Some of these books set their action in a fictional country that is explicitly located in the Balkans. Some are set in real-life Balkan countries.

While writers all over the world are prone to appropriating other people’s cultures to make an exotic backdrop (nothing that I have heard about Red, White and Royal Blue, for example, persuades me that I would be able to read it without throwing the book at the wall), it’s true that the dominance of the English language puts what one might now call ‘own voices’ Balkan literature at a disadvantage. It’s true, too, that I know embarrassingly little about the region, and much of what I do know comes from English literature. (For years, all I knew of Romania was from Song For A Tattered Flag.) I’ve learned rather more just from reading this book.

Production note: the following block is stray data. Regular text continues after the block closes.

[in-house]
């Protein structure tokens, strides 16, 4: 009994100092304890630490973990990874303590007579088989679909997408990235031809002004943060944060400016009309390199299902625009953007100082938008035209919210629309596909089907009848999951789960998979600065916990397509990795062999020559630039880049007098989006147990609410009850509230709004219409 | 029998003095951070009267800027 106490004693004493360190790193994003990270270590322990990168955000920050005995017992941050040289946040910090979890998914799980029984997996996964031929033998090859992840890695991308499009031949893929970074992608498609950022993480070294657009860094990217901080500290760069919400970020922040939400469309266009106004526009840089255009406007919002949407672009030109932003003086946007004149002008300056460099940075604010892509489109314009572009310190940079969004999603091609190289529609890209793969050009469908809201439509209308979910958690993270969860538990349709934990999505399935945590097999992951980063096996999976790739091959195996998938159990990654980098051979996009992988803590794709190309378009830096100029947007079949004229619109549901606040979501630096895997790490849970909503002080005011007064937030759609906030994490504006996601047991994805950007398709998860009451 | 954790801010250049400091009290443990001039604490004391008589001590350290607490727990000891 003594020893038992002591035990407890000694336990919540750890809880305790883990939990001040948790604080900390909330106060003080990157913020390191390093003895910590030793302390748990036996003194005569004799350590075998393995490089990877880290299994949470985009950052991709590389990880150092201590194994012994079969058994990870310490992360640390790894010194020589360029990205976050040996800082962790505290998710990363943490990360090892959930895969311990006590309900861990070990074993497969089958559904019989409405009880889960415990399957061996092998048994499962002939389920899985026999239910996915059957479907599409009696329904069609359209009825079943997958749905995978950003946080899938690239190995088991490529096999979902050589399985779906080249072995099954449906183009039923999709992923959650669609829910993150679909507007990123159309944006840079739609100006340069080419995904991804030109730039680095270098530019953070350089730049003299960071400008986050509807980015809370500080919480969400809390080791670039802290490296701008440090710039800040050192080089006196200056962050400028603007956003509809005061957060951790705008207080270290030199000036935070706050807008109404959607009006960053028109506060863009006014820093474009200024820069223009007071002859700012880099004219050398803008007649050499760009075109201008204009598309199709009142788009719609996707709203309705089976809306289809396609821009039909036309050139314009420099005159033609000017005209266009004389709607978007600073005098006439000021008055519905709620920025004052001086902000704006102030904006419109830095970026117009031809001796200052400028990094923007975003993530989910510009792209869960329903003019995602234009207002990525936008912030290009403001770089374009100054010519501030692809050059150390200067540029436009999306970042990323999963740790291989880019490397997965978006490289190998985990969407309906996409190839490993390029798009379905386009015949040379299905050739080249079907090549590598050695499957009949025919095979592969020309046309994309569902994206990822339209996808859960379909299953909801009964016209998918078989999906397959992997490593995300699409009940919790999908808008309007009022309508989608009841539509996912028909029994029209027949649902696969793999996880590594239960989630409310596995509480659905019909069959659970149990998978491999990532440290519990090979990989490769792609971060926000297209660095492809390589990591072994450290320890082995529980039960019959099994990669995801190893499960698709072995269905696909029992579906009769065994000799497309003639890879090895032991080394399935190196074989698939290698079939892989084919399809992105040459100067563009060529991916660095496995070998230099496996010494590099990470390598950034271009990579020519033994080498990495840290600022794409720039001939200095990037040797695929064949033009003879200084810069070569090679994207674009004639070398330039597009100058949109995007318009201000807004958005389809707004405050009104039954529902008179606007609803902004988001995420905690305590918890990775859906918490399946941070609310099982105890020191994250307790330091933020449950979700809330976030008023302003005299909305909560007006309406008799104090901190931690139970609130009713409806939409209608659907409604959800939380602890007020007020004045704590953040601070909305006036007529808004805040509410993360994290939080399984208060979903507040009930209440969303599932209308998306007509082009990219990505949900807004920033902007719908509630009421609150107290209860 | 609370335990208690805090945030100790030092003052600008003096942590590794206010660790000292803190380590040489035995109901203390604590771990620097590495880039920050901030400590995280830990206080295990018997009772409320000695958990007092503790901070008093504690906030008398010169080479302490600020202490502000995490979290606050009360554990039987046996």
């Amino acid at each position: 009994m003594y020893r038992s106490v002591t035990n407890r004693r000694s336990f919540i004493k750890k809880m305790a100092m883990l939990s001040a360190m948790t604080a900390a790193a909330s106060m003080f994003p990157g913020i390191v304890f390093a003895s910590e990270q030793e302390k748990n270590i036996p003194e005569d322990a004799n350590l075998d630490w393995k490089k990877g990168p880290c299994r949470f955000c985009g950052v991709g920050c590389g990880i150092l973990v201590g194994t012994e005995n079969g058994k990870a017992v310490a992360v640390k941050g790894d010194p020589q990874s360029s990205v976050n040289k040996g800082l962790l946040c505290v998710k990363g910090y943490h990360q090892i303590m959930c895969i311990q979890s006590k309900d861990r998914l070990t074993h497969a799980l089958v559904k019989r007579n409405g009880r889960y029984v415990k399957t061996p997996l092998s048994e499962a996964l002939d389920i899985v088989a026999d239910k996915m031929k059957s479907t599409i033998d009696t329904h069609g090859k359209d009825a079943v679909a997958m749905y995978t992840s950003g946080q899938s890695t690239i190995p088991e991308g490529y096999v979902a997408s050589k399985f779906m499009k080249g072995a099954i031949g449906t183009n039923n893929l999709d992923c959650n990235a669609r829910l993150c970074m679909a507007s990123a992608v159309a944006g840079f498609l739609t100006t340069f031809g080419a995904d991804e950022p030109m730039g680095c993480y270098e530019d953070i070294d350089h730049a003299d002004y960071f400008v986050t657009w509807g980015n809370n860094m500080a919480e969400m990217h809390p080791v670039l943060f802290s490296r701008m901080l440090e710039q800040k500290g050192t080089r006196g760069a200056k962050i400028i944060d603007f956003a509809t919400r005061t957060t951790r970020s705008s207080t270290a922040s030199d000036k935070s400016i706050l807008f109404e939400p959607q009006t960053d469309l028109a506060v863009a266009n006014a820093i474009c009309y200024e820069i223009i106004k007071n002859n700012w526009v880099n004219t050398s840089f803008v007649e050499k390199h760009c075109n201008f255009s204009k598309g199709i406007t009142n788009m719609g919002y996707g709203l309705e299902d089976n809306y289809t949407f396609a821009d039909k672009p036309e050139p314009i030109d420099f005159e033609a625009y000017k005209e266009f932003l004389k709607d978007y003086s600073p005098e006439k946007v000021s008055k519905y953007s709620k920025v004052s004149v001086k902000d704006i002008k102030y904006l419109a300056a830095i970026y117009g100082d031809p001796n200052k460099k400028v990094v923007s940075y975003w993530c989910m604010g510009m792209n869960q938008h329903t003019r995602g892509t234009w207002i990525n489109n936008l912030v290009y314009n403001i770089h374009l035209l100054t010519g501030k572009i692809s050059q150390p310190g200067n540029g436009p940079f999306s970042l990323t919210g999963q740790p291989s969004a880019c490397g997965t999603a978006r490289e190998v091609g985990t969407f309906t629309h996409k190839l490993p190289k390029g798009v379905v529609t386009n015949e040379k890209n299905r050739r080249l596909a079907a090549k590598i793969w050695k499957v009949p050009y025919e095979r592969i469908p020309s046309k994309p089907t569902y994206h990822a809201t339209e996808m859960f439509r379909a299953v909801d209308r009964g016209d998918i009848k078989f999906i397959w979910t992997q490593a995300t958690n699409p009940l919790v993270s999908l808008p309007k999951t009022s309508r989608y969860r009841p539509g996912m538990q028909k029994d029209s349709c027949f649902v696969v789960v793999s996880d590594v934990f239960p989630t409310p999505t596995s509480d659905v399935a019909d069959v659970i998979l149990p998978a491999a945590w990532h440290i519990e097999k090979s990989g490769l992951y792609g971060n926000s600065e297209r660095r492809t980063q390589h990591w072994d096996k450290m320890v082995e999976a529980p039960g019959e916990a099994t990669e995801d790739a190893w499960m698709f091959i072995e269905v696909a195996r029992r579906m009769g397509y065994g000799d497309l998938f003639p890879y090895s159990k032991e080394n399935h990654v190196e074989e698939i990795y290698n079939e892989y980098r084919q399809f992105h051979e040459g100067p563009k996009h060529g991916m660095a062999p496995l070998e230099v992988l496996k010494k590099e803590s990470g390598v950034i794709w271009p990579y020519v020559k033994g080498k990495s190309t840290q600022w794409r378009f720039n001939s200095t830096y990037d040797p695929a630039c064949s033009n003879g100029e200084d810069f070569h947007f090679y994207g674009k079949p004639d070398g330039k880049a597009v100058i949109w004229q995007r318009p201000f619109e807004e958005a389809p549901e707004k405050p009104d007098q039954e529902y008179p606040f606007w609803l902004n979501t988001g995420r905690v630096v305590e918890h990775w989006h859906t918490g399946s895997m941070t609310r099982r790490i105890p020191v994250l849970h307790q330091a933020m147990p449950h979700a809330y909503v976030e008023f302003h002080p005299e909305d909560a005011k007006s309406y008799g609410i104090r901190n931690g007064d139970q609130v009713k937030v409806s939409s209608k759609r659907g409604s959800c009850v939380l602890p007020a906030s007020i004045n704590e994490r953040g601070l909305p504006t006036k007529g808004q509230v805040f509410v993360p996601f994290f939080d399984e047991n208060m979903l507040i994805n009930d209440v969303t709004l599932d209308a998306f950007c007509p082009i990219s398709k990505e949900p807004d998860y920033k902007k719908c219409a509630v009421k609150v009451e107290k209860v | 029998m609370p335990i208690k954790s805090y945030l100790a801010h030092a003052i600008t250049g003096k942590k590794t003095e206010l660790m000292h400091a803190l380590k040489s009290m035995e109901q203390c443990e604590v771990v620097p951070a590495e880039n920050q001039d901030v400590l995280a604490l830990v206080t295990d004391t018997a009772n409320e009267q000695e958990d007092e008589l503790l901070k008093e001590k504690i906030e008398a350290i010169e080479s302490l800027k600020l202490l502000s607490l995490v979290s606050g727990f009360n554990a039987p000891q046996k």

‘Ruritania’ is perhaps a bit of a misnomer: as we established a few posts ago, and as Goldsworthy points out herself, going on the evidence that Anthony Hope gives us, the place can’t be any further south than real-life Bohemia. Still, it can’t be denied that when most people say ‘Ruritania’ they mean ‘somewhere in the Balkans’. My own feeling is that many authors, particularly contemporary ones, who use Ruritanian settings, do so to avoid appropriating real-life cultures while still having a government and maybe a monarchy to play with: the number of fictional tiny principalities squeezed in between real-life borders, I would argue, bear me out. Many seem to be borrowing Monaco or Liechtenstein rather than anywhere further south and east. But of course Goldsworthy’s talking about books that explicitly set their action either in named Balkan countries or in countries explicitly stated to be in the Balkan region: in this, the book doesn’t fit quite so well into this blog series after all.